Working in partnership

Faith and belief organisations do not simply provide for the needs of their own communities but are also motivated to seek to serve the community at large. In both respects it is important that they enter into dialogue with statutory authorities (eg unitary, county and district councils, the health service and the emergency services), the private sector and other organisations in the voluntary and community sector. In part this is because the people that make up faith and belief communities can sometimes have particular needs, or face particular challenges, about which large secular organisations may not be well informed. At times it can be necessary to seek flexibility in the way in which those organisations carry out their work so that people of a particular faith or belief are not directly or indirectly discriminated against. On the other hand, in also offering to serve the whole community, it is useful to co-ordinate with other providers of similar services, to be aware of the standards that have to be met and to understand the legal context in which public services have to be delivered.

The opportunities to communicate and work in partnership with statutory authorities and other organisations are sometimes found very locally and at other times can result from discussions at across districts and the County of Devon. In the latter case, the sharing of information and planning happens largely through bodies called Strategic Partnerships. Strategic Partnerships aim to combine the different sorts of knowledge (from things that are happening ‘on the ground’ to proposals from national Government to change guidance, legislation and funding in a particular area of work) so that together the participating organisations can serve the people of their area more effectively and in a more ‘joined up’ way.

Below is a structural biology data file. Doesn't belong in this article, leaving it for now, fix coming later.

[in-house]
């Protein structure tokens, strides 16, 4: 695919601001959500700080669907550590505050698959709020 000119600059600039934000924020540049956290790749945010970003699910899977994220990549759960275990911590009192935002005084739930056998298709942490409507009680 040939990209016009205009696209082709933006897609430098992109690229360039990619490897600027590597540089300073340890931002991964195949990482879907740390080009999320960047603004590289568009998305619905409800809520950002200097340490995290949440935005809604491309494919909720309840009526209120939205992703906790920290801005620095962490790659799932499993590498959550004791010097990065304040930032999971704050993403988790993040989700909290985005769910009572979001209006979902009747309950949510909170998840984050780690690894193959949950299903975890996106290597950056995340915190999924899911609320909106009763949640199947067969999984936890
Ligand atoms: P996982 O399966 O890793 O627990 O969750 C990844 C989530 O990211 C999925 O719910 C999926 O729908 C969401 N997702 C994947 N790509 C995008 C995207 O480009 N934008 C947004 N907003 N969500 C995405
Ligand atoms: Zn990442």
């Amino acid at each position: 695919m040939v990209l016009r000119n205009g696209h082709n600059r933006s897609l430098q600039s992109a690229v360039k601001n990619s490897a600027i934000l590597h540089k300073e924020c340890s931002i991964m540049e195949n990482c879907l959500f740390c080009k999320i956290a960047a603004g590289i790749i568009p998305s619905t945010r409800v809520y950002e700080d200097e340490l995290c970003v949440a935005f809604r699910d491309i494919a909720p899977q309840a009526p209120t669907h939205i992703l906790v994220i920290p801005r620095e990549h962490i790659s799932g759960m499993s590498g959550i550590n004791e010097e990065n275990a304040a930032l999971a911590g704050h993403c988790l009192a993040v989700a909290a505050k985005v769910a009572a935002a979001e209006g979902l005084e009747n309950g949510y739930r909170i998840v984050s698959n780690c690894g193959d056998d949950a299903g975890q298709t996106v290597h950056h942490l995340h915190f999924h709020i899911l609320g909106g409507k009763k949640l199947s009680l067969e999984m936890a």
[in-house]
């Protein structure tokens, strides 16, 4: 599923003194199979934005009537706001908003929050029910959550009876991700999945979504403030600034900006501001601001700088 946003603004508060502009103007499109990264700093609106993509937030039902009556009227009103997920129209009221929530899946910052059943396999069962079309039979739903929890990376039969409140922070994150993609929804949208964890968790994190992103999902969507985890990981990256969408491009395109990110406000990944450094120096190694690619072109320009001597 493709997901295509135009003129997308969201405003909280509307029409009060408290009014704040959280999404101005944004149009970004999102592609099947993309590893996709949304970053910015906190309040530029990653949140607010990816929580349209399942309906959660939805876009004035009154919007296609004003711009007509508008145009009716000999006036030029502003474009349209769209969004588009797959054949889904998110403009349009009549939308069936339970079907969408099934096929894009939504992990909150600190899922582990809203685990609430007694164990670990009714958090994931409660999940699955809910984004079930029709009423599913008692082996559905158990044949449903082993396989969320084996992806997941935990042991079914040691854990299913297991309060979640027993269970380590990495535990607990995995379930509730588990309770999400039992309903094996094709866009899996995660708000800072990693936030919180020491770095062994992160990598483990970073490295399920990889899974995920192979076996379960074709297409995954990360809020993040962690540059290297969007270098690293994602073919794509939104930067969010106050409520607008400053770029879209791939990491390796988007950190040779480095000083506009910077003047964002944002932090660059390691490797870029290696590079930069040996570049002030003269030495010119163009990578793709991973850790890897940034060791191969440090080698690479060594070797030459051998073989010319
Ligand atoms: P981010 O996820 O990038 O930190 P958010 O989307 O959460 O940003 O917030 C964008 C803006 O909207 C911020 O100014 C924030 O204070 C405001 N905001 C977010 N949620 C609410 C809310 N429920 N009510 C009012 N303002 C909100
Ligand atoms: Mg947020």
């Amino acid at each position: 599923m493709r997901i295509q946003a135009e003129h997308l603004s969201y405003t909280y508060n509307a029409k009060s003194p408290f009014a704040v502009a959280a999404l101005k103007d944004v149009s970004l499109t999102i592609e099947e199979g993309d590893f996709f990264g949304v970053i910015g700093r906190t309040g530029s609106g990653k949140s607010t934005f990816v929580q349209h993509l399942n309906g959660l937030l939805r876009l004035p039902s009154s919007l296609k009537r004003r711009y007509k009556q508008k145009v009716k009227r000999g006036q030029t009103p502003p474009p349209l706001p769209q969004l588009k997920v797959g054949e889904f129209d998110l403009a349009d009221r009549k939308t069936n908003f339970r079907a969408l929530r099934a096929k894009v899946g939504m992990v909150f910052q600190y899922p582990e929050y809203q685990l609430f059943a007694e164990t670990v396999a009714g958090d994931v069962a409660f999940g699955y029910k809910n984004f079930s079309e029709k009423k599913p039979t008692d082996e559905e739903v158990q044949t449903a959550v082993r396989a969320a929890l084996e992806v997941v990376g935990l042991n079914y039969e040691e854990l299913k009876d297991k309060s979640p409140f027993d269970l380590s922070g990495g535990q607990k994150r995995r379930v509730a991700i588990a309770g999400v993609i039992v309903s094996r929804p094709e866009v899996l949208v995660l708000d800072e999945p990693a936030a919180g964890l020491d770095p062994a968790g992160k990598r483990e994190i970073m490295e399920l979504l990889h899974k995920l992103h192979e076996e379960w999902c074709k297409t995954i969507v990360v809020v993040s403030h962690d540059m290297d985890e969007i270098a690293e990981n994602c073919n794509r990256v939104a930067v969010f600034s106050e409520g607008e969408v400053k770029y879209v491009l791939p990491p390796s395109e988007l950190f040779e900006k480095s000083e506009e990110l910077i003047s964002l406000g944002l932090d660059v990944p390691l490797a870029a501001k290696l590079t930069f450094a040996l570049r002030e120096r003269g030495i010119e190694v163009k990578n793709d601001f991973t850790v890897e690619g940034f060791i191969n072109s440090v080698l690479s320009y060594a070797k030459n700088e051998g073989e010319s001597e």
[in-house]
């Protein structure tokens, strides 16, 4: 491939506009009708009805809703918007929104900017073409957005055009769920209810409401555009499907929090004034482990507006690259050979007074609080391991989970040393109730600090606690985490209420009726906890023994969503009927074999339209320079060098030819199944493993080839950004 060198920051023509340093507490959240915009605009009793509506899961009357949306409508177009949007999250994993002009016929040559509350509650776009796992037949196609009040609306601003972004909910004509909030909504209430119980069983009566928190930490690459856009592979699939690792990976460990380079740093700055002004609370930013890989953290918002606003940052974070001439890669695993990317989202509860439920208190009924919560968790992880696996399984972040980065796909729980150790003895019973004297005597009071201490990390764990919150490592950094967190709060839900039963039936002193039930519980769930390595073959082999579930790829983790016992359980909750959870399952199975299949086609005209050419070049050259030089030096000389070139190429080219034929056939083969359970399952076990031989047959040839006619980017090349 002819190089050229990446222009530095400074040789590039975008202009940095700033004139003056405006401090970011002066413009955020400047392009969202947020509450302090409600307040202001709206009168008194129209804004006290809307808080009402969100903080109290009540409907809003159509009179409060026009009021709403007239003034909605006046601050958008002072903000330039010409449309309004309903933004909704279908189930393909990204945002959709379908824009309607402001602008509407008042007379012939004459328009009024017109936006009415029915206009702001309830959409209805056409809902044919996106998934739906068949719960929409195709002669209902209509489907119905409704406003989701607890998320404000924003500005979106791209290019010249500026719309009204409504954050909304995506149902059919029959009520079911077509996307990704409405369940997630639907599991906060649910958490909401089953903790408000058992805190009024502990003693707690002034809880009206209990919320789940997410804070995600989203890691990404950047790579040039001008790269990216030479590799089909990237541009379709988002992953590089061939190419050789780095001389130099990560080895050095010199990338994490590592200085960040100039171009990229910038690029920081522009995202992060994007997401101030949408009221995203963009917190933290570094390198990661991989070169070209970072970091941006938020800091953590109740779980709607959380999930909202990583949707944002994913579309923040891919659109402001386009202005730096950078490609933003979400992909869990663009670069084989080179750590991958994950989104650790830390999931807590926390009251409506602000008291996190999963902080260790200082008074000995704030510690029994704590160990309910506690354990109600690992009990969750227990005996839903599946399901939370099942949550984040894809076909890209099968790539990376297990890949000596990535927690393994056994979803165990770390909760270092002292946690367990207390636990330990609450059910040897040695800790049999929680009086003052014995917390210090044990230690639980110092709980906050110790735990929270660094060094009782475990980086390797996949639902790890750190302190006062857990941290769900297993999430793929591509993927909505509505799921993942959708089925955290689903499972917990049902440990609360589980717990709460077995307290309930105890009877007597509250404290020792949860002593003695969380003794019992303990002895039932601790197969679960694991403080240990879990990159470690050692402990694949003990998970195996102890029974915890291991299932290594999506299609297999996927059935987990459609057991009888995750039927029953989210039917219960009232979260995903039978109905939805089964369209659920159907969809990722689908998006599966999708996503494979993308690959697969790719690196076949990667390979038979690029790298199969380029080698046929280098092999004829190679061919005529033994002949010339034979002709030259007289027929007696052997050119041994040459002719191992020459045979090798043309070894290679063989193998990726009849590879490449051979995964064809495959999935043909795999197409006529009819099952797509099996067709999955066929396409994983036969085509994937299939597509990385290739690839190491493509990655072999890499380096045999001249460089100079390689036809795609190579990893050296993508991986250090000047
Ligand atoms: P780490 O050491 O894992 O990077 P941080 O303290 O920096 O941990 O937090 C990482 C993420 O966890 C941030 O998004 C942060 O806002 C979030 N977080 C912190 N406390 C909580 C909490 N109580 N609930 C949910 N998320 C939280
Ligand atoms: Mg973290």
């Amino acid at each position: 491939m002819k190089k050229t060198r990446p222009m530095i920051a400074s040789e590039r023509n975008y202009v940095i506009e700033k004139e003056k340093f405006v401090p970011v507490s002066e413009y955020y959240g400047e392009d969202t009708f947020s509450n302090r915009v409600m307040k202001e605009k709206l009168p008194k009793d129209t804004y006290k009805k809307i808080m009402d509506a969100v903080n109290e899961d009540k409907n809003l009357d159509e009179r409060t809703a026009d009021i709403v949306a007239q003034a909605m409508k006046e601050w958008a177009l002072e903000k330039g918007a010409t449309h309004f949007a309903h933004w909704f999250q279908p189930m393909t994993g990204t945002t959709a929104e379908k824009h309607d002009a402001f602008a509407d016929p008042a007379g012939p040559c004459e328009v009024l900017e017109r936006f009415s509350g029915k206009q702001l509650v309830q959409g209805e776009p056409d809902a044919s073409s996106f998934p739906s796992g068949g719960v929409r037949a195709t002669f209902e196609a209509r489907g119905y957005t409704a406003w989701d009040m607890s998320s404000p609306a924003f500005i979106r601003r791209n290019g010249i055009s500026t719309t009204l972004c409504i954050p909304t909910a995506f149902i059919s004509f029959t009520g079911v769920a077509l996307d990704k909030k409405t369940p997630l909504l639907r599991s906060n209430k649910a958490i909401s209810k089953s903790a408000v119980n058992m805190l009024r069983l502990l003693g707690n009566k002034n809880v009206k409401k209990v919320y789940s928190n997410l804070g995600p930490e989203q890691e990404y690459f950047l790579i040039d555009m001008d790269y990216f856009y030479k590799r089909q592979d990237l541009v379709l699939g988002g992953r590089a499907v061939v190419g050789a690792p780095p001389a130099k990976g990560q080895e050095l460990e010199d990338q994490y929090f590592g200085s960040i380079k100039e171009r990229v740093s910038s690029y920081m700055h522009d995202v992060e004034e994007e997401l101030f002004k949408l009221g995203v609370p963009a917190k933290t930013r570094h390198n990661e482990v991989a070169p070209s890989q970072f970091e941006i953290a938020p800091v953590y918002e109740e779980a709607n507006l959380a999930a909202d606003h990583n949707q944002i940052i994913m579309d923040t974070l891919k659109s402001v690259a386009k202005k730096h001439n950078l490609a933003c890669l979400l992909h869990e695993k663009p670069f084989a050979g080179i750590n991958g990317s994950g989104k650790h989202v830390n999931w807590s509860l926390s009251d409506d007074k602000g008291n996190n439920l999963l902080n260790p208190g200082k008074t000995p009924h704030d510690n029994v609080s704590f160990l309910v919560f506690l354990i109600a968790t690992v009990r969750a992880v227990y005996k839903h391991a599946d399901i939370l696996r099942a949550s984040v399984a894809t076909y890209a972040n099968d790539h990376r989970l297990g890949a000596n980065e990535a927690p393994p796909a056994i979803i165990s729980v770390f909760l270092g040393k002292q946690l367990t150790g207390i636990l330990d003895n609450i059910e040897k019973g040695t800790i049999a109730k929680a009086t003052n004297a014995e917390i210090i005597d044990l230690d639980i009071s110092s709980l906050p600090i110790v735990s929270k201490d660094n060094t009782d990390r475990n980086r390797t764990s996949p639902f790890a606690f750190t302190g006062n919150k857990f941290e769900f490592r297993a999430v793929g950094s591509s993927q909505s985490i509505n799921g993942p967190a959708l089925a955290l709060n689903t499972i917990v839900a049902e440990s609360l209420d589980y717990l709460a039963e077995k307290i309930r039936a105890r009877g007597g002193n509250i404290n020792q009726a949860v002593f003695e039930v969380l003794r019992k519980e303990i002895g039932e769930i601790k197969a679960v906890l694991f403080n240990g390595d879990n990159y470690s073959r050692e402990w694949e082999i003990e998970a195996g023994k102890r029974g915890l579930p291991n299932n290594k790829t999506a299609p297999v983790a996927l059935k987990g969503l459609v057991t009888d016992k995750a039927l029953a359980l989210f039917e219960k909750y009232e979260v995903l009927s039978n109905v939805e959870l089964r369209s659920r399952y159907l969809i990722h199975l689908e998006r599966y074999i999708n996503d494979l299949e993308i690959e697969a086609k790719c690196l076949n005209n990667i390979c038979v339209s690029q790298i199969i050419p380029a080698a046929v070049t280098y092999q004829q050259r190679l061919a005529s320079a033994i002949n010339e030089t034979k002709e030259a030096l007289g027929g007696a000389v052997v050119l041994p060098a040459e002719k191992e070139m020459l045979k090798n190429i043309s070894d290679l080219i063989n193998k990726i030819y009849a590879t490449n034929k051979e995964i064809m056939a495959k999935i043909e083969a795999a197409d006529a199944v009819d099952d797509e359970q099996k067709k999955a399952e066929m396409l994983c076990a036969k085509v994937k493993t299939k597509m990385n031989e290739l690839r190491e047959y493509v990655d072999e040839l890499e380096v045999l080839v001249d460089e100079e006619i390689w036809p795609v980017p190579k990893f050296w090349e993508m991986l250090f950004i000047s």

Since 2010, Strategic Partnerships have had a comparatively narrow remit, focusing on how best to manage funding cuts to public services while seeking to maximise the benefit to the whole community from the resources that are still available. This situation has created both threats and opportunities for voluntary and community sector organisations, including those that proceed from faith and belief communities. Through new commissioning processes there are potentially new openings for getting involved in delivering a whole range of public services (for example around community cohesion, or care services). However, in tandem with this there are also significant risks and challenges for faith and belief communities, such as the possible consequences of the direct election of Police and Crime Commissioners, or of the introduction of Universal Benefit.

Devon Faith and Belief Forum is committed to working through the Devon Strategic Partnership with a wide range of statutory and non-statutory organisations and by so doing to play its part in improving the quality of life of people in Devon. It also seeks to support similar processes in each district, as far as the local context and resources allow.

For more information about the Devon Strategic Partnership, see www.devonsp.org.uk. Ed Moffatt is the representative of the Devon Faith and Belief Forum on the Devon Strategic Partnership and he can be contacted at ed.moffatt@exeter.anglican.org.

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